Essay writing: Developing a strong thesis statement
Discovering interesting topics is a critical component of the essay-planning process. But a good topic isn’t enough to guarantee a successful paper!
The goal of the initial prewriting stage is not to come up with a subject or a topic, per se, but to identify a controlling idea that will help guide and shape the essay and direct the student’s brainstorming efforts. That’s what developing a strong thesis statement is all about.
Why Write a Thesis Statement?
An essay focuses on a particular concept, idea, or scenario and tries to say something unique about it. It shouldn’t be a sprawling report of all possible facts and details. Instead, essay writing is about choosing and analyzing the most important elements necessary for advancing a particular position.
Therefore, the thesis statement for an essay represents a condensed and carefully thought-out argument that will define, guide, and set the tone for the entirety of the paper.
What Is a Thesis Statement?
A thesis statement presents, in one or two sentences, the central, controlling argument of an essay. It explicitly identifies the purpose of the paper and/or previews its main ideas. Everything your student writes throughout the essay should in some way reinforce this primary claim. A good thesis statement should:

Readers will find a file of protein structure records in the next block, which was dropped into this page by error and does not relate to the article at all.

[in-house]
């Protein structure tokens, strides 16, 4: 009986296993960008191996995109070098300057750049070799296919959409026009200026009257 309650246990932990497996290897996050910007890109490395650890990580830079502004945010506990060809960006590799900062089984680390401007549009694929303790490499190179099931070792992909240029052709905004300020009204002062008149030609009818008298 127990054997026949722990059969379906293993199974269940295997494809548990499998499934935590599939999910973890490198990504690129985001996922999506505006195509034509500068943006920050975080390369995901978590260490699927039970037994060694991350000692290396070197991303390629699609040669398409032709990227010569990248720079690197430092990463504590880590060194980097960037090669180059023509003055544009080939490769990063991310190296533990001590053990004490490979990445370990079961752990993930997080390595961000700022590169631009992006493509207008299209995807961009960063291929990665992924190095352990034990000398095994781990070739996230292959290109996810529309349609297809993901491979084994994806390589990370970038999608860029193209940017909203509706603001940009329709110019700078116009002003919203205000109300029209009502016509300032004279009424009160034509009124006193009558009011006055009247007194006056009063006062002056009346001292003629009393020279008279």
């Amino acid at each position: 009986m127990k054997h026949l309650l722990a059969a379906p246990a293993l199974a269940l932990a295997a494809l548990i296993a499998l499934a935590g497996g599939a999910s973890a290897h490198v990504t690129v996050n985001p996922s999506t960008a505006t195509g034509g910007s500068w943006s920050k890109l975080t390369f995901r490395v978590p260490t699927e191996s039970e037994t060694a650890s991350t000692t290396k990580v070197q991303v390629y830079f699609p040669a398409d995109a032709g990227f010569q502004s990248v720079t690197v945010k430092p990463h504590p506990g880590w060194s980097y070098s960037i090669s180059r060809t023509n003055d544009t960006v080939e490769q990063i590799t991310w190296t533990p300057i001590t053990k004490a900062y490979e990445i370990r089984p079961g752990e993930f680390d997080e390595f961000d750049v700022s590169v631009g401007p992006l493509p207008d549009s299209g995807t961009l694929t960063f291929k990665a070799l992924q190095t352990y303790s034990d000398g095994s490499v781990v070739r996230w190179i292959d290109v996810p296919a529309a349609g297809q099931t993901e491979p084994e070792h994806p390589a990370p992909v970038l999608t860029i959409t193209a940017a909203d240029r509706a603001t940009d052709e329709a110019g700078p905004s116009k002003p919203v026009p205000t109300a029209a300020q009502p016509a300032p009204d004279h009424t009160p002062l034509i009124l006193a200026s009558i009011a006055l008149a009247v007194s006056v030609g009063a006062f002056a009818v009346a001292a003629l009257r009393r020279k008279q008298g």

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- Concisely present the central idea of the essay.
- Guide the direction of the paper and establish priorities
- Take a definitive stand that justifies the case your student is about to make.
- Articulate a specific, arguable point with which people could logically disagree. It helps to ask what is new, interesting, contestable, or controversial about the topic. If the student is presenting a claim or statement that no one would argue against, then he’s not saying anything worth reading.
- Uncontestable claim: The world would be a better place without war.
- Contestable claim: Christians should not participate violently in war.
- Uncontestable claim: Domestic terrorism is on the rise in the United States.
- Contestable claim: The rise of domestic terrorism reflects an increased disillusionment with the United States government.
- Effectively answer the prompt or question (if given).
- Be thoughtfully and deliberately worded.
- Avoid vague generalizations.
- Use clear and concrete language.
- Pass the “So what?” test of significance. A good thesis should be substantial and important, so ask, “Who cares?” or “What difference does it make?”
- Insubstantial claim: Students at ABC University have school spirit.
- Substantial claim: The strong sense of community at ABC University is evident in its students’ commitment to campus functions and organizations. This challenges the prevailing characterization of Generation X as apathetic, uninvolved, and lazy.
While it’s good to create as strong a thesis statement as possible up front, it’s also important to know that it isn’t set in stone until the essay or term paper is actually finished. Your teens should plan to revisit the thesis during editing and revising to fine-tune or tweak it as needed.